Friday, May 16, 2014, 9 am – 2.30 pm Anacostia Park, Section ESoutheast Washington, DC The Anacostia Environmental Youth Summit is a city-wide showcase that spotlights youth voice, demonstrates environmental literacy, and encourages stewardship for the Anacostia and Potomac Rivers and the Chesapeake Bay; sponsored by the District Department of the Environment (DDoE), Watershed Protection Division, in conjunction with the Alliance for the Chesapeake Bay, Earth Force and DC Environmental Education Consortium, it will reach 500 DC school children (grades 4 – 8), teachers and chaperones.The purpose of the summit is:

  • To help school-aged citizens of the District of Columbia gain an appreciation of the Anacostia River through first-hand experiences
  • To educate students about pollution prevention and the care and conservation of our natural resources, especially the Anacostia and Potomac Rivers and the Chesapeake Bay
  • To increase environmental literacy and encourage stewardship for our watersheds.

Each year, several hundred students from schools in the District of Columbia attend this outdoor event, during which they connect with the Anacostia and Potomac Rivers and the Chesapeake Bay through carefully selected, hands-on learning experiences. This year marks the second Anacostia Environmental Youth Summit that encompasses student presentations and educational experiences. Students and teachers interact with exhibitors from numerous public and private organizations, engaging in activities such as catch-and-release fishing, studying aquatic creatures under a microscope, and exploring the river by boat.In 1997, Vice President Al Gore attended the fair and delivered the Presidential Earth Day Address. Since its inception, more that 6,500 District school children have attended the Anacostia River Environmental Education Fair.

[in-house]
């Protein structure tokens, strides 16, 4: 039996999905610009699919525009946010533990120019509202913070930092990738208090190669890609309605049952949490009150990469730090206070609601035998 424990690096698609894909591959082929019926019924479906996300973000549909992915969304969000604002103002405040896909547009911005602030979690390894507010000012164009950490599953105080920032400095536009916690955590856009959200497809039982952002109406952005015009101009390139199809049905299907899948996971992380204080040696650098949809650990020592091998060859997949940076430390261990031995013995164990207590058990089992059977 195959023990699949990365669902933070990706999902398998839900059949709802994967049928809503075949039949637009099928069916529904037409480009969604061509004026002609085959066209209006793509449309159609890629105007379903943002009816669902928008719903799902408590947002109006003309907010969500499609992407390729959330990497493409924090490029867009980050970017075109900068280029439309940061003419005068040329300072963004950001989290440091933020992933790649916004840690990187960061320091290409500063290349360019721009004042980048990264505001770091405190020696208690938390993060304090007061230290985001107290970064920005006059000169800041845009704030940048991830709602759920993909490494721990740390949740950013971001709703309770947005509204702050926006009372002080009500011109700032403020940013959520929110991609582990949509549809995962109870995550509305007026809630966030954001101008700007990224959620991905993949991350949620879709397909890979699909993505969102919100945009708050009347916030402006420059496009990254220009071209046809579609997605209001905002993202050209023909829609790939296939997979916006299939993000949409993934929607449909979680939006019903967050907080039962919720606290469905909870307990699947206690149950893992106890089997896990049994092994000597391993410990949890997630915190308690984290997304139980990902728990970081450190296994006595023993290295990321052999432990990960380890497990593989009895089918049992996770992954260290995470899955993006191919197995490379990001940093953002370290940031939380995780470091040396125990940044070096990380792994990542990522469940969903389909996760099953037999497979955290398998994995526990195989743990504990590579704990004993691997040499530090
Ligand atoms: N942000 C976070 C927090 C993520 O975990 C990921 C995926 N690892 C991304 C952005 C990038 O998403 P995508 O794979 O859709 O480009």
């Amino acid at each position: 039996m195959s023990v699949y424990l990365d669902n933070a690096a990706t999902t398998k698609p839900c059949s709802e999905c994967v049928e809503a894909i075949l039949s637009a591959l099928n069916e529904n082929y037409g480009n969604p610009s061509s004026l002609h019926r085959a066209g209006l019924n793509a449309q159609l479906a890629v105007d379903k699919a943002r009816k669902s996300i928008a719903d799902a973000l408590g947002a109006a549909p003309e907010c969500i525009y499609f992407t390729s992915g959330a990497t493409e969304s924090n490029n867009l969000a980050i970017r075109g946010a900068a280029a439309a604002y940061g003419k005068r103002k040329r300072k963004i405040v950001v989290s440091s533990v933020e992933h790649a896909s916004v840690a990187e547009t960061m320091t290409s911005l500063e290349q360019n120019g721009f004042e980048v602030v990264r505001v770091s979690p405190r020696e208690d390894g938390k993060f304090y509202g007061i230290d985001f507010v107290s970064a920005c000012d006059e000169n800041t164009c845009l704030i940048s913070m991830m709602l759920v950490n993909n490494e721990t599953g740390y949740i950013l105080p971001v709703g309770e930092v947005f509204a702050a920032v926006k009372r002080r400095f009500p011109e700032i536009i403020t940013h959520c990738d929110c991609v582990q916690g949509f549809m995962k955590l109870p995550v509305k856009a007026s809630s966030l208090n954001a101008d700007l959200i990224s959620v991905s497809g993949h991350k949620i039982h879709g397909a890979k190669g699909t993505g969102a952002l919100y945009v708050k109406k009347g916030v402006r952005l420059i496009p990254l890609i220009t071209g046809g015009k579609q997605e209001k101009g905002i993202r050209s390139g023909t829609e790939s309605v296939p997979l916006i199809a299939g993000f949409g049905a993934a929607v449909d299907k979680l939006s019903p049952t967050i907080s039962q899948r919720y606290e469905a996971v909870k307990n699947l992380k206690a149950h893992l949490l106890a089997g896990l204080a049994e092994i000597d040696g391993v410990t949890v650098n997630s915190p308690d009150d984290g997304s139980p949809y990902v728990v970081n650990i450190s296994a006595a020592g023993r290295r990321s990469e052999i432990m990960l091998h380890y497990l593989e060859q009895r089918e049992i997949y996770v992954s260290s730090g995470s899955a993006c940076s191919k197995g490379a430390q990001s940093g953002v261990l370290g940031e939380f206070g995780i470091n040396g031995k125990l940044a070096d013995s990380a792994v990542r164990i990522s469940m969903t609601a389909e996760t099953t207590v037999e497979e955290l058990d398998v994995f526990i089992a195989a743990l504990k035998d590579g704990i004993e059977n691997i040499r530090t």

For more information visit the Event Page on the DDoE website or contact: Grace Manubay, Watershed Protection Division, 202-535-1844 P. Trinh Doan, Watershed Protection Division, 202 535-1653